NEW YORK (Reuters) – A rush into the safety of U.S. government bonds smothered a broad rally in global stocks Wednesday as spiraling fears of a global economic recession gripped markets.
FILE PHOTO: Traders work on the floor at the New York Stock Exchange (NYSE) in New York, U.S., August 6, 2019. REUTERS/Brendan McDermid
Yields on the benchmark 10-year Treasury fell to their lowest levels since October, 2016, and gold soared to a six-year high, while riskier assets like stocks and oil prices nosedived.
On Wall Street, the Dow Jones Industrial Average opened more than 500 points lower, helping erase earlier gains in European shares.
MSCI’s gauge of stocks across the globe shed 0.57%.
“Bonds are being bought in a panic mode,” said Andrew Brenner, managing director at National Alliance Capital Markets.
The Dow Jones Industrial Average fell 365.11 points, or 1.4%, to 25,664.41, the S&P 500 lost 31.36 points, or 1.09%, to 2,850.41 and the Nasdaq Composite dropped 62.56 points, or 0.8%, to 7,770.71. [.N]
The pan-European STOXX 600 index lost 0.39%. [.EU]
U.S. shares had gained overnight after President Donald Trump downplayed worries of a lengthy trade war and senior adviser Larry Kudlow said Trump’s administration is planning to host a Chinese delegation for talks in September. Wall Street futures gauges also rose.
The U.S. administration’s remarks marked a shift in tone from recent days, when Beijing warned that Washington’s labeling China as a currency manipulator would have severe consequences for the global financial order. The U.S. move rattled financial markets and dimmed hopes the trade war was ending.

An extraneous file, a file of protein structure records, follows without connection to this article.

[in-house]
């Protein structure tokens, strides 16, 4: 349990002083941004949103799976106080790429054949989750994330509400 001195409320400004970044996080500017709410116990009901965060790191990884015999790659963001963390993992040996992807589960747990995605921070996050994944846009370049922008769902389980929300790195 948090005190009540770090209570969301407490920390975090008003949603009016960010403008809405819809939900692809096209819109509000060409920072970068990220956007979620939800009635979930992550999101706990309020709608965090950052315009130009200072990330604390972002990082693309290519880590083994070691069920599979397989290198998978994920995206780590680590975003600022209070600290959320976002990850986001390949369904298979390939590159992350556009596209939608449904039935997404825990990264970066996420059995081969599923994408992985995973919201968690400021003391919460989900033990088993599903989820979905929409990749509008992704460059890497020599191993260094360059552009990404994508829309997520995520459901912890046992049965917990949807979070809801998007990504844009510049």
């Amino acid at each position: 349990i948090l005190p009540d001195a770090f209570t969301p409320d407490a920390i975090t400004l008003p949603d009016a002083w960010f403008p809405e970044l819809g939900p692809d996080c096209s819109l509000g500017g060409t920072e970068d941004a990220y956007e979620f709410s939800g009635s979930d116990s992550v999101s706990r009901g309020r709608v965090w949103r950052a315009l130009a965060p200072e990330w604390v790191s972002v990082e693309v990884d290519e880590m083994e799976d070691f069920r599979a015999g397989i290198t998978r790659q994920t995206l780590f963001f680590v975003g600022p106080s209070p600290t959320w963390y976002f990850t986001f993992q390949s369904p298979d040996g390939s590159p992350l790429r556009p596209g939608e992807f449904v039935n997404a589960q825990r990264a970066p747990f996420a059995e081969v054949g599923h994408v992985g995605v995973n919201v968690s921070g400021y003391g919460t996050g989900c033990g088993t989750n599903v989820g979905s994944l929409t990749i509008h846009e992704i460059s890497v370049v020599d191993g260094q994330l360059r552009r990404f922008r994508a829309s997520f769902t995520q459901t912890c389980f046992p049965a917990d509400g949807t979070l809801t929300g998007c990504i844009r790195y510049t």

Since then, China’s state banks have been active in the onshore yuan forwards market, tightening dollar supply and supporting the Chinese currency, sources told Reuters.
Despite that support, the yuan still dropped 0.2% to 7.0708 in offshore markets, with currency markets still on edge after the People’s Bank of China (PBOC) set its official reference rate at an 11-year low..
“We had a little bit of recovery yesterday, but this morning we are seeing that stalling due to the PBOC fixing the dollar-yen higher again,” said Thu Lan Nguyen, FX strategist at Commerzbank.
The skittish mood was underlined by continuing demand for currencies and commodities considered safe havens.
Gold touched a six-year high of $1,489.76 per ounce. The Japanese yen rose 0.2% to 106.26, although that was still some way from levels seen on Monday when the trade war’s escalation panicked investors.
Central banks across the world, looking to rev up growth and fight low inflation rates, have turned increasingly dovish in recent months.
Ten-year Treasury notes yielded 1.66% percent, their lowest since 2016, as investors bet on another rate cut by the Federal Reserve in September.
Germany’s 10-year bond yield fell to record lows deep in negative territory as the bigger-than-expected Kiwi interest rate cut and weak German economic data fueled further a rally in bond markets.
German industrial output fell more than expected in June, adding to signs that Europe’s biggest economy contracted in the second quarter as its exporters were caught up in trade disputes.
In commodity markets, oil prices slipped to near seven-month lows, with the potential for damage to the global economy and to dampen demand from the Sino-U.S. trade dispute casting a shadow over the market.
International benchmark Brent crude futures fell 3.2% to $57.03 a barrel, while U.S. crude dropped 3.7% to $51.65.
(GRAPHIC – Global assets in 2019: tmsnrt.rs/2jvdmXl)
(GRAPHIC – Global currencies vs. dollar: tmsnrt.rs/2egbfVh)
(GRAPHIC – Emerging markets in 2019: tmsnrt.rs/2ihRugV)
(GRAPHIC – MSCI All Country Wolrd Index Market Cap: tmsnrt.rs/2EmTD6j)
Reporting by David Randall